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Shoppers to pay more in fresh carrier bags ban

Carrier bags
Carrier bags. PHOTO | FILE 

Kenyan shoppers will have to dig deeper into their pockets after the environmental watchdog Tuesday outlawed the manufacture, importation and use of light, ‘non-woven’ carrier bags.

The National Environment Management Authority (Nema) Tuesday said the ban on light non-woven bags would take effect at the end of this month, citing “heavy environmental consequences” on their continued use.

The non-woven bags replaced plastic carrier bags about two years ago after the government banned their use in retail and commercial packaging.

“The non-woven bags are known to bear positive characteristics in terms of reusability and durability as opposed to the conventional plastic carrier bags,” said Nema director- general Geoffrey Wahungu in a notice.

The directive is expected to see shoppers pay more as retailers and supermarket chains rush to comply with the law. The low-gauge carrier bags condemned by Nema sell for between Sh10 and Sh15 apiece while the recommended higher gauge carrier bags go for between Sh30 and Sh40.

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“Due to the rising need of the non-woven bags in the market, it has been noted over time that manufacturers of these bags are producing very “low gauge” poor quality non-woven bags which cannot be used multiple times but are disposed after single use,” Prof Wahungu added in the notice.

He warned that the single usage of the bags was leading to “heavy environmental consequences” due to poor disposal practices coupled with the lack of requisite infrastructure to sustainably manage the bags.

“In view of the above (Nema) directs that all manufacturers, importers, suppliers/distributors and users of these non-woven polypropylene bags should stop further manufacture, importation, supply and use of these bags in the Kenyan market effective 31st March 2019 until the Kenya Bureau of Standards (Kebs) gazettes a standard that will inform the quality of non-woven bags needed in the Kenyan market,” said Prof Wahungu.

Huge losses

The ban was faulted by the Kenya Association of Manufacturers (KAM), which blamed authorities for lack of predictability in stipulating manufacturing standards.

Manufacturers are expected to incur huge losses as they dispose of stocks they already have.

The Business Daily could not immediately establish how much stock of the low gauge carrier bags manufacturers are holding.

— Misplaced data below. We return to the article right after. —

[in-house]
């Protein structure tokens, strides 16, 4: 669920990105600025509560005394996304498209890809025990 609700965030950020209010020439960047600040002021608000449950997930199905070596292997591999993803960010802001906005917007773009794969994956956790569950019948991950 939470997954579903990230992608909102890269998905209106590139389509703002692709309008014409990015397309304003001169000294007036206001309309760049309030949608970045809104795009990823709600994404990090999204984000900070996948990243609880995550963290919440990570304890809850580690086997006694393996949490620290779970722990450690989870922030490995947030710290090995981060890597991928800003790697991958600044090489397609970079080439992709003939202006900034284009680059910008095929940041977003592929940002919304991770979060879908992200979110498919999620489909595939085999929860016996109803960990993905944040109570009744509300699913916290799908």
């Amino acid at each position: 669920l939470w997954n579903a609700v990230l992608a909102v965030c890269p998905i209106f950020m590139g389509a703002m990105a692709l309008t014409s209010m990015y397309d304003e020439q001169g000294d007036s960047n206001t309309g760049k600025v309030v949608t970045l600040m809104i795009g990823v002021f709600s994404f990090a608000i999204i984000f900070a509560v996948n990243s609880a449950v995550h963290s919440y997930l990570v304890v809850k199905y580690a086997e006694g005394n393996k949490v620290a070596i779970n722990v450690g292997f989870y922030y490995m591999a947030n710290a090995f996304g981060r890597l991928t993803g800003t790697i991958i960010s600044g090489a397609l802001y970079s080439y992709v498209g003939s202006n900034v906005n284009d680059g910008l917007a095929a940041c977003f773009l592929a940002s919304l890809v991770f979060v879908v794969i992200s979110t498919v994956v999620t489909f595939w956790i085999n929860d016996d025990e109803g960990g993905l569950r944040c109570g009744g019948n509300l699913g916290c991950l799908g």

“The notice by Nema to stop further manufacture, importation, supply, distribution and use of non-woven polypropylene bags on the basis of low gauge and poor quality raises the underlying issue, which is the lack of standards to govern the quality of polypropylene bags in Kenya,” said KAM in a statement.

The lobby says Kebs should fast track development of the appropriate standards to ensure that imports and locally manufactured non-woven bags meet the required standards that the country would wish to have.

It warned that confusion about the standards was hurting businesses even as it maintained it was committed to protecting the environment.

“Predictability and consistency of government policies is central in attracting and retaining investors,” said KAM.

Nema director of legal services Irene Kamunge said those flouting the latest ban would face sanctions under the Environmental Management and Co-ordination law.

"Section 144 of the law says that any person who contravenes “any provision of this Act or of regulations made thereunder for which no other penalty is specifically provided is liable, upon conviction, to imprisonment for a term of not less than one year but not more than four years, or to a fine of not less than two million shillings but not more than four million shillings, or to both such fine and imprisonment or to both such fine and imprisonment.”

Anyone found selling, manufacturing or carrying them could face fines of up to Sh4 million or prison sentences of up to four years.

The 2017 ban on plastic bags, which came on the third attempt in a decade, saw Kenya join nations that are leading the war against use of plastics.

Environmentalists praised the ban, saying it would help to minimise pollution.

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